Keep an eye out! There have been numerous updates recently about testing, and we are committed to keeping you informed. If you have particular questions about continuous testing, we recommend contacting NASBA directly.
As a result, under continuous testing, you may take each CPA Exam part 15 times or more per year, depending on the CPA exam score release dates (really, study — do not try to make this example a reality).
So, in 2022, continuous testing will be a material advancement that, for some, will be a game changer.
NASBA Score Release Dates for 2021 & 2022 (past dates left for historical purposes only)
When are the CPA Exam scores released? According to the AICPA, CPA Exam scores for 2021 and 2022 will be issued on the following dates:
Testing Window: July 1-September 10 (Q3 2021)
Testing Window: October 1-December 10 (Q4 2021)
Testing Window: January 1 – March 10 (Q1 2022)
Testing Window: April 1 – June 10 (Q2 2022)
The target score release date for each testing window is shown in the tables below. NASBA will release exam results to state boards of accountancy on these release dates. A typical board of accountancy may require at least one day after the intended release date to process and distribute the scores they receive.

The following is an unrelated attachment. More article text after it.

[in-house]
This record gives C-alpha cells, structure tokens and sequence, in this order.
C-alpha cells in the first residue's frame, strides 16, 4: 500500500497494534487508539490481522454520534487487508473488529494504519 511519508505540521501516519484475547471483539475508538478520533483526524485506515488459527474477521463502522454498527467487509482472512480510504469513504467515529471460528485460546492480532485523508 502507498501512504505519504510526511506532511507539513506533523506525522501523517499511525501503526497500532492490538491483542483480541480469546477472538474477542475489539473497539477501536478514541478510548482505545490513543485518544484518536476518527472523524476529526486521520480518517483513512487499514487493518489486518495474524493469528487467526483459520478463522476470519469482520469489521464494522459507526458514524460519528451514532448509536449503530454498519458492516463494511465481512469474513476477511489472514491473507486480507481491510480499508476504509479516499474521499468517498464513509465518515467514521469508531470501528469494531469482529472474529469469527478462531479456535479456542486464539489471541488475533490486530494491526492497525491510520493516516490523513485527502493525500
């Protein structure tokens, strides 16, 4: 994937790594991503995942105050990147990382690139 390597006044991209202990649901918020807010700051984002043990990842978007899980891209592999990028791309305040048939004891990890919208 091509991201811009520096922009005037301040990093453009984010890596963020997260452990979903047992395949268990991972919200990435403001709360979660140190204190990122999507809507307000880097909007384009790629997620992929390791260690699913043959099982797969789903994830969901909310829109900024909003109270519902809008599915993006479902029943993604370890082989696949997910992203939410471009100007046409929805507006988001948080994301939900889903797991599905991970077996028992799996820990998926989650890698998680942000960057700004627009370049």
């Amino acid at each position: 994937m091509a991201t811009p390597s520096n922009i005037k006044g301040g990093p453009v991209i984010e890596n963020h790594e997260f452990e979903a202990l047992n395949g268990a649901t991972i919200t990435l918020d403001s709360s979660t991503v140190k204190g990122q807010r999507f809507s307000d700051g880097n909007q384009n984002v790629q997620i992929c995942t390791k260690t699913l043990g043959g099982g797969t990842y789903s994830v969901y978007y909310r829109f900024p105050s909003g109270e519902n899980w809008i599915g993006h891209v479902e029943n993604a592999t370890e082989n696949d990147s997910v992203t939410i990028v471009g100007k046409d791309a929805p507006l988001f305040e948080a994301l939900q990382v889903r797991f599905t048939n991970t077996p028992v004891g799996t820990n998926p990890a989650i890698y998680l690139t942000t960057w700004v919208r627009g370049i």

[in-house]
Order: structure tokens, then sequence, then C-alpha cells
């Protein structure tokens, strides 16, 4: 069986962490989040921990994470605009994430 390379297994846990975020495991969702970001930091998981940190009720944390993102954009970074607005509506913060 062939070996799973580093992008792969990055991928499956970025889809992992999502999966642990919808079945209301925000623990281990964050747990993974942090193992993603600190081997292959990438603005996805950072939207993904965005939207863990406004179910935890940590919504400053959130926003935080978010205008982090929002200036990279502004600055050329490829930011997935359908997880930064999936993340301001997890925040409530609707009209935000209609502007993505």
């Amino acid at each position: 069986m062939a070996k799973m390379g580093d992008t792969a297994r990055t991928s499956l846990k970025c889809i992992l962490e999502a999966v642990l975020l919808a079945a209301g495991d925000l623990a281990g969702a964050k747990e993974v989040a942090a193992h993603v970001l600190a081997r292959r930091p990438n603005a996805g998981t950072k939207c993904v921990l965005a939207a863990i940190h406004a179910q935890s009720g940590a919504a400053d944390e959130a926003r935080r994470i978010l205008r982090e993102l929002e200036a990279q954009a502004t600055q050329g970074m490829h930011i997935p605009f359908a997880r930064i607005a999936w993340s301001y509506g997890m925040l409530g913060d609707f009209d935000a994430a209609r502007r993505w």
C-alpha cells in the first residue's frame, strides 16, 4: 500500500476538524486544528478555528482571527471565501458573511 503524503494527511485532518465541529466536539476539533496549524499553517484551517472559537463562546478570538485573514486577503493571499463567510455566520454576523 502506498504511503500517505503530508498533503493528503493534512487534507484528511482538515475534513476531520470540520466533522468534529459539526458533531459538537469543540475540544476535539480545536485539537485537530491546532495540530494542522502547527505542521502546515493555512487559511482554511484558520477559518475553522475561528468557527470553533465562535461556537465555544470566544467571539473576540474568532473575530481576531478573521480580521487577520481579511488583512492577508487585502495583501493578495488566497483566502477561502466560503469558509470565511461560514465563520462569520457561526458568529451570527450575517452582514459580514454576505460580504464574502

Important CPA Exam Score Release Information
The AICPA wants you to be aware of the following information regarding your CPA score release dates:
- All dates and times are given in Eastern Standard Time (EST). Furthermore, both domestic and overseas applicants receive their scores on the same timeframe. International candidates, on the other hand, may face a one-day wait due to additional processing and validation.
- Prometric provides exam data files to the AICPA within 24 hours of completing your exam section for the vast majority of students.
- The results from any exam data files received by the AICPA from Prometric after the AICPA cutoff dates will be released in subsequent scheduled target score release days.
- When you take the BEC, you may receive your score roughly one week after the intended release date. This delay is due to the additional processing that written communication activities often necessitate.
When are CPA Exam Scores Released?
You should be aware that these dates are not always fixed. While the AICPA announces the CPA exam score release dates as soon as practicable, these dates may be adjusted on occasion throughout the year.
This is also the target score release date. You can never be certain when you will receive your score. You can, however, boost your chances of receiving your exam score by one of these days. You just must avoid taking the exam on a deadline (i.e. Day 20, Day 45).
Allow yourself two days for the greatest results. Take the exam, for example, on Day 18 or earlier, or on Day 43 or earlier.
Score Release Schedule for CPA Exam